Category Archives: bruce springsteen

Reading Murakami and Steinbeck in Nuevo LaredoReading

This novel begins with such a normal scene: the narrator in the kitchen, boiling spaghetti and listening to an opera, “which has to be the perfect music for cooking pasta.”(5) There’s absolutely no indication in the first 100+ pages that the story is going to end as weirdly as it does.

This was absolutely the most perfect book in the world for me to read at this particular point in my life. The friend who gave it to me told me he’d read it during a time in which his “flow was obstructed,” and I guess the same goes for me. There was just something so warm and reassuring about reading this book. I would be in the office or in the field all day in Nuevo Laredo, learning all these new concepts and absorbing all these incredibly draining, intense experiences, and yet, at the end of the day it would all be okay, because I knew I could come home to my little apartment, sit on my beat-up couch, eat my cornflakes and yogurt and read another 100 pages of Wind-Up Bird. It was like coming home to cuddle a stuffed animal, albeit one that talked a lot about the Japanese military efforts in Manchukuo.

I loved reading this book. *Loved* it. I wanted to hug it to the chest and clap my hands gleefully with happiness, like a happy seal. I love all the different Joycean techniques Murakami employs to tell his tale: computer chats, letters, newspapers, hallucinatory dream sequences. It feels important that the story begins with a very straightforward, realistic narrative that is almost boring in its simplicity: a man begins searching for his wife’s missing cat. In the last couple of chapters, you’re no longer sure if what’s going on is happenning in this world, a parallel universe, inside somebody’s head, or inside several people’s heads (that’s about as spoiler free as I can be). Also, as a history geek, I loved reading the parts about the Japanese army in Mongolia or the Japanese occupation of Manchuria and the prison camps in Siberia. There’s so many parts of the world and of history that I have yet to learn about…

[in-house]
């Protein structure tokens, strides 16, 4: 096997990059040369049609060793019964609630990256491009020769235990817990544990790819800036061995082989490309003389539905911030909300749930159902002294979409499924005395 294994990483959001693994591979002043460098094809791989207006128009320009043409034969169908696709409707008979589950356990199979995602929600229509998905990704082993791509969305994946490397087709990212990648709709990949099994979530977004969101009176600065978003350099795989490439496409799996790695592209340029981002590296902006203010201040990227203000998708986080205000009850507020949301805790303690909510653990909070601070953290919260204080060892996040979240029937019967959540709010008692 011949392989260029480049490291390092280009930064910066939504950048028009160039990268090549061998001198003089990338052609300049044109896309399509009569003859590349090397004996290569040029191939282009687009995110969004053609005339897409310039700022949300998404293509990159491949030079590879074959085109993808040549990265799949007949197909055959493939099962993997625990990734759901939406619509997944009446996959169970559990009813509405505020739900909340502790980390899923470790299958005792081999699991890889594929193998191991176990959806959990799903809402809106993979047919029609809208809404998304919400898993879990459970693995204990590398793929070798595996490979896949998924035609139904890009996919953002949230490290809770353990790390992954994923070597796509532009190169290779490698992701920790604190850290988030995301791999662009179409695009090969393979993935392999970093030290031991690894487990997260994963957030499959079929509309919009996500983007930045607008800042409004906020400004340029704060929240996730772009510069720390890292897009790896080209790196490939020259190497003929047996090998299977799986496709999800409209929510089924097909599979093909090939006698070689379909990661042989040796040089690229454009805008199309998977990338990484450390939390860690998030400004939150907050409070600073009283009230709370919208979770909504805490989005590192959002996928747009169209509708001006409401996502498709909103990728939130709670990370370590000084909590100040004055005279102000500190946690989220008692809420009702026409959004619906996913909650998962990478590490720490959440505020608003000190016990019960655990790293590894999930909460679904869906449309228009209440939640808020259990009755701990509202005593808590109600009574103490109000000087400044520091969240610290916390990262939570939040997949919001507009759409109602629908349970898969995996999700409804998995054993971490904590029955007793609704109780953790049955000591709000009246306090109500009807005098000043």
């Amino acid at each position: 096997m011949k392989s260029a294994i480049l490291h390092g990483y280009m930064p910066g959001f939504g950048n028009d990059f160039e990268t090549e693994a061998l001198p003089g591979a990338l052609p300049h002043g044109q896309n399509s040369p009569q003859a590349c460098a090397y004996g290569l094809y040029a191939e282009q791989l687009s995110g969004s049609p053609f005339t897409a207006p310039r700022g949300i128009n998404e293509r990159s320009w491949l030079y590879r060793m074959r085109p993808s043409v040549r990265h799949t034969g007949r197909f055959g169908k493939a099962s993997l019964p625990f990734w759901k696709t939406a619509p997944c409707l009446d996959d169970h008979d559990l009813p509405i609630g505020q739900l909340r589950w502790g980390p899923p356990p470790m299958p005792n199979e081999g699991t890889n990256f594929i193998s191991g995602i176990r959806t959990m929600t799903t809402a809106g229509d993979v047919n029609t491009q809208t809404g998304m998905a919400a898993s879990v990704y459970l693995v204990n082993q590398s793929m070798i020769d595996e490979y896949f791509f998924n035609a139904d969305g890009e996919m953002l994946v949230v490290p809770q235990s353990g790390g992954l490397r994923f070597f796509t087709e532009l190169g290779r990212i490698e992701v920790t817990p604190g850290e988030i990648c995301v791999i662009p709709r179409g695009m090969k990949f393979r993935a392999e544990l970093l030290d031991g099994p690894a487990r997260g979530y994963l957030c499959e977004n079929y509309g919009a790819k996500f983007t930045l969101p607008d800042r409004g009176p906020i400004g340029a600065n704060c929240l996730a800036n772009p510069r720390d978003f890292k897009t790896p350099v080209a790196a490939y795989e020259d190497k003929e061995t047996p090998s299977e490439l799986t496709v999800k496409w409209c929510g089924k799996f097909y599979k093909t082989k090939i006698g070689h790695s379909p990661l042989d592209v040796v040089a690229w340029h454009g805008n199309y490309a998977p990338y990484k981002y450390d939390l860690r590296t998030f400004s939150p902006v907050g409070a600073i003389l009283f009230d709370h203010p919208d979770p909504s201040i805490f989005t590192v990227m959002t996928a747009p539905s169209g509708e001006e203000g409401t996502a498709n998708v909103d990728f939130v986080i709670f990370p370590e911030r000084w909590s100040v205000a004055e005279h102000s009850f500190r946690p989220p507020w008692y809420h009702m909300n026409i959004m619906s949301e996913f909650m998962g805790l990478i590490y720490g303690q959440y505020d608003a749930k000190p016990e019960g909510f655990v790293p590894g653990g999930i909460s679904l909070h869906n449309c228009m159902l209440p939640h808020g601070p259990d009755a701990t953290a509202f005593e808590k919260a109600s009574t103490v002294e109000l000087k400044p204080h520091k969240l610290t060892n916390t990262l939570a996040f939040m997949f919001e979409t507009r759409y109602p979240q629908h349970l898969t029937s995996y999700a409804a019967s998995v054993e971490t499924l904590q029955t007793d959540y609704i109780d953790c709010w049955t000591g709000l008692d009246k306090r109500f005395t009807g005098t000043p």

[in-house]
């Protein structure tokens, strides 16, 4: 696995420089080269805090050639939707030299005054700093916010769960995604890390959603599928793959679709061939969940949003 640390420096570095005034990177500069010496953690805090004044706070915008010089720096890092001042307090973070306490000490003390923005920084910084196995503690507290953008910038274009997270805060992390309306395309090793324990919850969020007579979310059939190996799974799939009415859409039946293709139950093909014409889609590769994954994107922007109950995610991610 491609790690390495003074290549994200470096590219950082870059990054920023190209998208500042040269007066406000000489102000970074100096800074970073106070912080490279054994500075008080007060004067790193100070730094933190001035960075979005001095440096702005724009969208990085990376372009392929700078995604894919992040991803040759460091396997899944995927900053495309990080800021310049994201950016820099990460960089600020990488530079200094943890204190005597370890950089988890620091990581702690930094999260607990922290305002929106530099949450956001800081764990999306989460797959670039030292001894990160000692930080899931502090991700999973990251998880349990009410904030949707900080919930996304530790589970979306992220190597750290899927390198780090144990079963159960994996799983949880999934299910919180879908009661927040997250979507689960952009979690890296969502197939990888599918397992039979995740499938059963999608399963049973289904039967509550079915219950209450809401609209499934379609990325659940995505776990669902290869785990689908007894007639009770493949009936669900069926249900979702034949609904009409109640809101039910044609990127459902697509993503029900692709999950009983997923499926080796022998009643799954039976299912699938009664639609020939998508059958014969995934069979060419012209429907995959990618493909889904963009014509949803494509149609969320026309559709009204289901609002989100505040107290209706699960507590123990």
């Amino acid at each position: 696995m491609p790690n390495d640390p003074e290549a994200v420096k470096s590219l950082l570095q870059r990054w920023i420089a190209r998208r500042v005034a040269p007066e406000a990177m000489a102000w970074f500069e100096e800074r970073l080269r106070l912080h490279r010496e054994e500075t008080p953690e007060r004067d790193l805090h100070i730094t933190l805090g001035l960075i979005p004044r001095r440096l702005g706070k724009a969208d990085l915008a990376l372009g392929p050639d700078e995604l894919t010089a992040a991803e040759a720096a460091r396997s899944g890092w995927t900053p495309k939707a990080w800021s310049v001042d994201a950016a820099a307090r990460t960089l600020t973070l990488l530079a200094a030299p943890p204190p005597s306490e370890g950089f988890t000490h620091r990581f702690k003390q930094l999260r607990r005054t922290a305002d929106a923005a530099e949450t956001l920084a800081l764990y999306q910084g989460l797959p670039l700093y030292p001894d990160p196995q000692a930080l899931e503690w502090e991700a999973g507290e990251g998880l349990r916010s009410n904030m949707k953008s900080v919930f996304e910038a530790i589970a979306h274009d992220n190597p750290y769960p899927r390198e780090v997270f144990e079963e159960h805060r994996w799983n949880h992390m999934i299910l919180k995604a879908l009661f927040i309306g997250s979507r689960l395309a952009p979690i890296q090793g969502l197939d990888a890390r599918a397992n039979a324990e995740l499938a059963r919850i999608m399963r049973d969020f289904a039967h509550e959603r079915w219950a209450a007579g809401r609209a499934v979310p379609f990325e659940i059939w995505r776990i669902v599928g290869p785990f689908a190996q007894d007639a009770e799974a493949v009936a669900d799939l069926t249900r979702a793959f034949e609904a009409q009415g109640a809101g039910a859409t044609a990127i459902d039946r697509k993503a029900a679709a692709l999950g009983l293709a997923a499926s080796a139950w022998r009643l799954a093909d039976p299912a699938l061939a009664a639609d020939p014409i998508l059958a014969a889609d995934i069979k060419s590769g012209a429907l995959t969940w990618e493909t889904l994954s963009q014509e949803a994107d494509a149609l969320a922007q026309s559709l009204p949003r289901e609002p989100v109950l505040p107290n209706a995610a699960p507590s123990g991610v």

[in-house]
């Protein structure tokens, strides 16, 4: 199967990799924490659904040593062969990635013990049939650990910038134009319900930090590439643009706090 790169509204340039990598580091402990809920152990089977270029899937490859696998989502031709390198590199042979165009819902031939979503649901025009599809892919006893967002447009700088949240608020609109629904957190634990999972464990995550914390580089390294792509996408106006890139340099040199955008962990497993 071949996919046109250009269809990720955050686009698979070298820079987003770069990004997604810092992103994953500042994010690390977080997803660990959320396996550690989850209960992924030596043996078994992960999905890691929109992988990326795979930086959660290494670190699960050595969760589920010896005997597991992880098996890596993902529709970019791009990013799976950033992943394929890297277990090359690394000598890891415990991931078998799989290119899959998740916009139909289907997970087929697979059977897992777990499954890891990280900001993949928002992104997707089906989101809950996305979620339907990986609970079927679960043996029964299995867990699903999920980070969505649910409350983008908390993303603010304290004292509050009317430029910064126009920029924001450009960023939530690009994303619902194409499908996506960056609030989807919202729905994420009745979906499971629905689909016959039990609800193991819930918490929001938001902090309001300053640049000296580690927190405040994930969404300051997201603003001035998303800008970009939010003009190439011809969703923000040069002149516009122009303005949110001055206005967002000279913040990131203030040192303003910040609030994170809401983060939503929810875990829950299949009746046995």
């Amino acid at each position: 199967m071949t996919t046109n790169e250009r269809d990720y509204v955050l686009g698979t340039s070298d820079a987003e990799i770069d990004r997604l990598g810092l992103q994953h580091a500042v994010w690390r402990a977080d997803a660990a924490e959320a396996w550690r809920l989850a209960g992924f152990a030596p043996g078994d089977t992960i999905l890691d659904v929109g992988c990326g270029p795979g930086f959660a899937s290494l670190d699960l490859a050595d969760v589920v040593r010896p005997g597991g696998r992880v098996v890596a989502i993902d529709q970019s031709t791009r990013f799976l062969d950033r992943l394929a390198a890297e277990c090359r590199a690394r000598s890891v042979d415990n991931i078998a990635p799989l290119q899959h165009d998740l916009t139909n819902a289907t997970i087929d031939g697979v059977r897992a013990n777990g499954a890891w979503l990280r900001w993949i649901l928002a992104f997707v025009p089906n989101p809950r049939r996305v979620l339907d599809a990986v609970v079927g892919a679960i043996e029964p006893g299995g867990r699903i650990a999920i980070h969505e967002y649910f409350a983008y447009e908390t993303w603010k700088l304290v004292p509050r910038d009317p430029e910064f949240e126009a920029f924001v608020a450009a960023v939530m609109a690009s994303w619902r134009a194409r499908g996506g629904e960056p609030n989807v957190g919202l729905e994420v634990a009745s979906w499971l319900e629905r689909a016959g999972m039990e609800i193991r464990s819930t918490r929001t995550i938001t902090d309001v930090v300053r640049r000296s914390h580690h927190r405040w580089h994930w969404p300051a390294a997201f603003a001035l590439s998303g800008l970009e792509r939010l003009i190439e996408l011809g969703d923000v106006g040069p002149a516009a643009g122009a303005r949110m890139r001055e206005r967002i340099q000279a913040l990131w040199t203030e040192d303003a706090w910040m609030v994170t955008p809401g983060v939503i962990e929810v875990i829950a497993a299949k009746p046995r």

My absolutely favorite thing in the world about Murakami is all his descriptions of what the characters eat. A ham, tomato and cheese sandwich. Stir fried green peppers. Coffee, constantly. These little details sounds so simple, and yet they add so much to the story: it grounds it in something that’s so real and very much every day. The literary cliche gods help me, but I have to call it Kafkaesque: we believe all the crazy things that happen later, because everything that happens early on is so credible, to the point of being monotonous almost. It really is clever technique.

This is a very postmodern novel in the sense that it deals a lot with the question of the self. As in, do we actually have one? Can you ever actually “know” yourself, let alone another person? More than anything else, I think this is the central question of the novel. It reminded me a lot of Tori Amos’ concept album, American Doll Posse, in which she assumes the persona of five different female archetypes, each representing a different side to the female personality. This idea of having several different selves, as opposed to one that is already neatly, conveniently formed, is a theme I believe I’ve already brought up in this blog. I really like the idea of having this “wise self” inside of me, this very pure, intuitive wisdom that I can turn to, time and time again, in order to reassure myself and calm myself down, make myself feel like everything is going to be all right. What about all my other selves? Is complete integration an illusion? Is being mildly fragmented the best that any of us can ever hope for? The question feels even more relevant if you consider victims of trauma like war (as in Wind-Up Bird) or rape (as in American Doll Posse). Trauma can shatter you, splinter you apart. How do you go about rebuilding yourself, making yourself whole again?